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Unemployment in NC’s metro areas outpacing peers

Earlier today, the US Bureau of Labor Statistics released unemployment data for the nation’s 372 largest metropolitan areas for the month of May. The data for North Carolina’s 14 largest urban areas was not a suprise. The NC Employment Security Commission released the data last Friday. What was a surprise was to see how North Carolina’s metro areas are faring relative to the rest of the nation. The comparisons are not flattering, particularly for two communities. The Hickory-Lenoir-Morganton area experienced the 3rd largest percentage point increase in unemployment out of the 372 metropolitan areas, seeing its unemployment rate rise to a staggering 15.4%, fully 8.4 percentage points higher than one year ago. Leading the way, and supporting the theories that recessions exacerbate trends already in place, the Hickory area lost 14.9 percent of its manufacturing jobs in the past year. Of the 49 metropolitan areas with a Census 2000 population estimate greater than 1 million, the Charlotte-Gastonia-Concord area had the 3rd highest unemployment rate at 12%. While that area has also lost manufacturing jobs (9.3% decrease), the steepest jobs losses were in Natural Resources, Mining and Construction (19.7% decrease) and Professional and Business Services (10.4% decrease).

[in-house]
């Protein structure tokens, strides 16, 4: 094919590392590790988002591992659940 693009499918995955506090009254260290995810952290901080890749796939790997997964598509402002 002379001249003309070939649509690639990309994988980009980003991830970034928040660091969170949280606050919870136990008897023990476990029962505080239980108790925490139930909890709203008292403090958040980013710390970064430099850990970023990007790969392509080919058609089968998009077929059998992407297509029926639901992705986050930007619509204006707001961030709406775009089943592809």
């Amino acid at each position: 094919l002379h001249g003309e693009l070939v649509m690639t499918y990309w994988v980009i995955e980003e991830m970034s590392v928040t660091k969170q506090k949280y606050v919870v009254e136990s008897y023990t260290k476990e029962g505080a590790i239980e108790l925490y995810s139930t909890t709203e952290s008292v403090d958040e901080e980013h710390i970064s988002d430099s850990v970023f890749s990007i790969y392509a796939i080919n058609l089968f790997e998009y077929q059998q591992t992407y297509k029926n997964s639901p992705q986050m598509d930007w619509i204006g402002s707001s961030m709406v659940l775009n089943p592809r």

This data makes it even more imperative that state leaders agree on a two-year budget as soon as possible. Now is not the time to shutter the doors of the state’s 58 community colleges to laid-off workers who want to acquire new skills. Nor is it the time to freeze enrollment in the State’s Children’s Health Insurance Program, as two-income families become one-income families and as full-time workers accept part-time employment at significantly lower wages.

3 Comments

  1. MyPage Builder

    June 30, 2009 at 8:18 pm

    [...] post:  Unemployment in NC’s metro areas outpacing peers [...]

  2. The League Of Forgotten Men

    July 1, 2009 at 4:32 am

    there is a glut of educated, experienced workers in Raleigh Durham. There are not enough good jobs for allthose who want them

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